Dead Realm Theater

“We won’t be able to get in, Kammi Nakayama whined. “The doors are going to be all locked.” She crossed her arms, rubbing them briskly. “It’s so cold out here, why can’t we just go back to my basement and play a drinking game or something?”

Kammi and her friends were standing in a four-foot-wide alley next to an old Broadway Theater.

“You’re not scared are you, bestie?” Ruth teased her.

“That’s what you always say. I’m not scared, I just think it’s a bad idea to get arrested for breaking and entering,” Kammi snapped. Why am I going along with this? Contacting a dead child on Halloween is not my idea of fun. Kammi asked herself this, but she already knew the answer.

It was a small act of rebellion against her old-fashioned, strict parents. They had been raised in Japan and emigrated here in their twenties, but they still clung to their old ways of honor and propriety.

“Don’t worry, I’ve done seances before,” Ruth patted the tote bag slung over her shoulder where she had packed salt and candles.

“Yeah Kammi, stop worrying so much,” Ruth’s boyfriend Lamonte said. “You’re right about the door being locked, though.”

 “There’s a boarded-up window there,” Kammi pointed. “Maybe we can get in that way.” And it’s better than busting the lock on the door, she thought.

Lamonte went over and tested the window. The boards were soft with rot and came off easily in his hands. He turned and narrowed his eyes at Kammi. She shrugged in response to his puzzled look.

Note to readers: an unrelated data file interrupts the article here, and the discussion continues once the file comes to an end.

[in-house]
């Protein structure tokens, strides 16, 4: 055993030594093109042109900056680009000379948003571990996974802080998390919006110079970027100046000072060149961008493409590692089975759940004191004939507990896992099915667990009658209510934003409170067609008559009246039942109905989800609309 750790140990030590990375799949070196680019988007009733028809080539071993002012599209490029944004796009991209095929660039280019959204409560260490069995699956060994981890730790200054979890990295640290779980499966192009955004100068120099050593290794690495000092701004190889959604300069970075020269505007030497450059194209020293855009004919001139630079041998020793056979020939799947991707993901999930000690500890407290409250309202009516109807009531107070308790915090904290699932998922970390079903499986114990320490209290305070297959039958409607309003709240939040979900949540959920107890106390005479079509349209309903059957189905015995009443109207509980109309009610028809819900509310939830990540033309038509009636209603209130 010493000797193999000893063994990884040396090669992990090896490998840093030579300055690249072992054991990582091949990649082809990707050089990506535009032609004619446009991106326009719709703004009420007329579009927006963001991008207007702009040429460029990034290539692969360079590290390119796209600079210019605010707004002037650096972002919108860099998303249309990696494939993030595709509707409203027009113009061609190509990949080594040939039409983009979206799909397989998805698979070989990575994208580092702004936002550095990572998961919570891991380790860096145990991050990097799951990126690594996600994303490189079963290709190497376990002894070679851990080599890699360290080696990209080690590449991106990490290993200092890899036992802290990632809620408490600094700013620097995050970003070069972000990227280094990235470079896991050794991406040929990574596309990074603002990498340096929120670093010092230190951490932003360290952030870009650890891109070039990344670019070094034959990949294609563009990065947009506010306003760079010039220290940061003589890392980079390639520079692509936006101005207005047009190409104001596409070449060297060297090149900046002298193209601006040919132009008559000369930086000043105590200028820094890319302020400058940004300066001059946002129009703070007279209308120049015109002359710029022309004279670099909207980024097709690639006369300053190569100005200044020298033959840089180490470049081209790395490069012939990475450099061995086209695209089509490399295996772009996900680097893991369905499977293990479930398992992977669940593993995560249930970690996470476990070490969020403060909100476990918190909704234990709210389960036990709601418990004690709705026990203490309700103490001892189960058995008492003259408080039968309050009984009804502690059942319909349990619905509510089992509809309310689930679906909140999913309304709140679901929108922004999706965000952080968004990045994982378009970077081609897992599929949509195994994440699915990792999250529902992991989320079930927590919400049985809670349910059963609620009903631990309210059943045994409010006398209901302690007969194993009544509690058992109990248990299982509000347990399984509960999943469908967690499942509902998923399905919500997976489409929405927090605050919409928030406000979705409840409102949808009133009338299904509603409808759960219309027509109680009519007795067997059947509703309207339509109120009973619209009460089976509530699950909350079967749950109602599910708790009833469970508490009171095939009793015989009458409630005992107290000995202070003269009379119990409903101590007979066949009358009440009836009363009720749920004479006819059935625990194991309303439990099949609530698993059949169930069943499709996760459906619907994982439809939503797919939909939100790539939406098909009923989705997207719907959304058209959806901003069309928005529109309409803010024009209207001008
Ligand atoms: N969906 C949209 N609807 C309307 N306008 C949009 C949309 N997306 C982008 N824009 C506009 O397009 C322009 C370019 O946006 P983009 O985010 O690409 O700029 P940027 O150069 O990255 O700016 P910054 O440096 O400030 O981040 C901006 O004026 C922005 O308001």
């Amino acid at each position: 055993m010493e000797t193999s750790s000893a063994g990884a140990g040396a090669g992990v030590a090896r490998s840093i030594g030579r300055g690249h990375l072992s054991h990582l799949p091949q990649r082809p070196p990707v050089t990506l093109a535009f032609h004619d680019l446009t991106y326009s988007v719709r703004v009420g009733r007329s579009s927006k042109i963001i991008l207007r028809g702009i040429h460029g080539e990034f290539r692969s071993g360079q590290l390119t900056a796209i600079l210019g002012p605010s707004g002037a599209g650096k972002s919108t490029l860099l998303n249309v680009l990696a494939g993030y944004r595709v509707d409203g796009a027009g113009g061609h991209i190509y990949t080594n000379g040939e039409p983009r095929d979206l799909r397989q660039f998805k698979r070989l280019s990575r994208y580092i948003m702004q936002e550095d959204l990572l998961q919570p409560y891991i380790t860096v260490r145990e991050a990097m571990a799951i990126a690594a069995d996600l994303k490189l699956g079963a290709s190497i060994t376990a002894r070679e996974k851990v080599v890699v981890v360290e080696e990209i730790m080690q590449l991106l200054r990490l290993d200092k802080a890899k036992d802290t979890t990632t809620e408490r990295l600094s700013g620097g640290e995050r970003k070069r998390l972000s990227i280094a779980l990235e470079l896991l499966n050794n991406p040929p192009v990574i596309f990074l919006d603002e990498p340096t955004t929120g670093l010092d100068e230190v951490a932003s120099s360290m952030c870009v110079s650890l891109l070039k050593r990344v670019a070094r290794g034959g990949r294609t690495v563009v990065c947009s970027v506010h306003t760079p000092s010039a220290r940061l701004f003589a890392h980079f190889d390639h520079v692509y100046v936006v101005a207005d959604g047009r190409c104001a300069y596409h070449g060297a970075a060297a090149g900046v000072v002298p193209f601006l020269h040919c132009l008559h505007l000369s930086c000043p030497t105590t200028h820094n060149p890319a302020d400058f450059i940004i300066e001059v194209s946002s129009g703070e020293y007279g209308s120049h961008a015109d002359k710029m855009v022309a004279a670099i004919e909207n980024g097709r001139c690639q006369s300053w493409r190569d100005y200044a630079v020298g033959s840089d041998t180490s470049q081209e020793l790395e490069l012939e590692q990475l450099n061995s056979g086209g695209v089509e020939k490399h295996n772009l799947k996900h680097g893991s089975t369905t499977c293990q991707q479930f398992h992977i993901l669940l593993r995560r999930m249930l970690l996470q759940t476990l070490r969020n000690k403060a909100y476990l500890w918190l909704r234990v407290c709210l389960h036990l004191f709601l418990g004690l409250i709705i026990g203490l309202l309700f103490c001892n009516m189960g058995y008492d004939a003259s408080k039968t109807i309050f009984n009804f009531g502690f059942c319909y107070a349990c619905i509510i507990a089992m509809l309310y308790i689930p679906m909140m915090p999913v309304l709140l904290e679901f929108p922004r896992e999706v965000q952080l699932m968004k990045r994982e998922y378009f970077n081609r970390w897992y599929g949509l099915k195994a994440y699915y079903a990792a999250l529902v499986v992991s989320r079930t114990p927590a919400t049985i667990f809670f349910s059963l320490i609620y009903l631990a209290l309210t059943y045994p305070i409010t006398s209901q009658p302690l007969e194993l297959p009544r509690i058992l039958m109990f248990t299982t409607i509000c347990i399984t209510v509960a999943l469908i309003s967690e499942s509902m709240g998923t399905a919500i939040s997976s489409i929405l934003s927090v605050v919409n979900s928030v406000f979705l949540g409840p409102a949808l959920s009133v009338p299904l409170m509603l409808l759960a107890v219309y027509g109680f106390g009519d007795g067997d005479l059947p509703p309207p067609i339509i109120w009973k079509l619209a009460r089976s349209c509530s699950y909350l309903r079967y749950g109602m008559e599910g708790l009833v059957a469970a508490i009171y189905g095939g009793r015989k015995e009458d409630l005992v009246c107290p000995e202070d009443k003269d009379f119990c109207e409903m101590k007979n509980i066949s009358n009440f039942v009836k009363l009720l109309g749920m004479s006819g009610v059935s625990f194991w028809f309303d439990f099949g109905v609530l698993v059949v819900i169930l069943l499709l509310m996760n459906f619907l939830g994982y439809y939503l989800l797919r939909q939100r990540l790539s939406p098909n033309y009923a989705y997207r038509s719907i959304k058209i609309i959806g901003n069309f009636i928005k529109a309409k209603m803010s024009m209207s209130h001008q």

“Lucky guess,” she said, flicking her black hair over her shoulder.

Lamonte was on the basketball team and tall enough to reach the window to pull himself through, once he got the boards off.

“Yeah! Go on baby, you got this!” Lamonte’s girlfriend Ruth encouraged him. It had been her idea to come down to the abandoned Gaston LeRoux Theater on Broadway.

“Someone is going to see us and call the cops,” Kammi said, looking around. If I get arrested, my parents will probably kick me out. Maybe I could go live with Ruth, so that might not be so bad.

“It’s dark back here. No one is going to see us, don’t worry,” Keith said. He and Lamonte were on the high school basketball team together and had been best friends since eighth grade. He put his arm around Kammi.

He’s so cute! Kammi thought, laying her head on his warm shoulder. He had asked her out a few times, but Kammi was hesitant, knowing that her parents wouldn’t approve of him, mainly because he wasn’t Japanese.

“Damn, I can’t fit through here,” Lamonte said as he backed out and dropped to the ground again.

“I can fit,” Keith’s twin sister Natalie spoke up. She backed up and took a running jump at the window, pushing off the opposite wall and diving through like an acrobat.

Ruth’s eyes widened in amazement and she shook her head. “Knew I shoulda took gymnastics instead of cheerleading!”

Less than a minute passed before Natalie unlocked and opened a narrow door near them.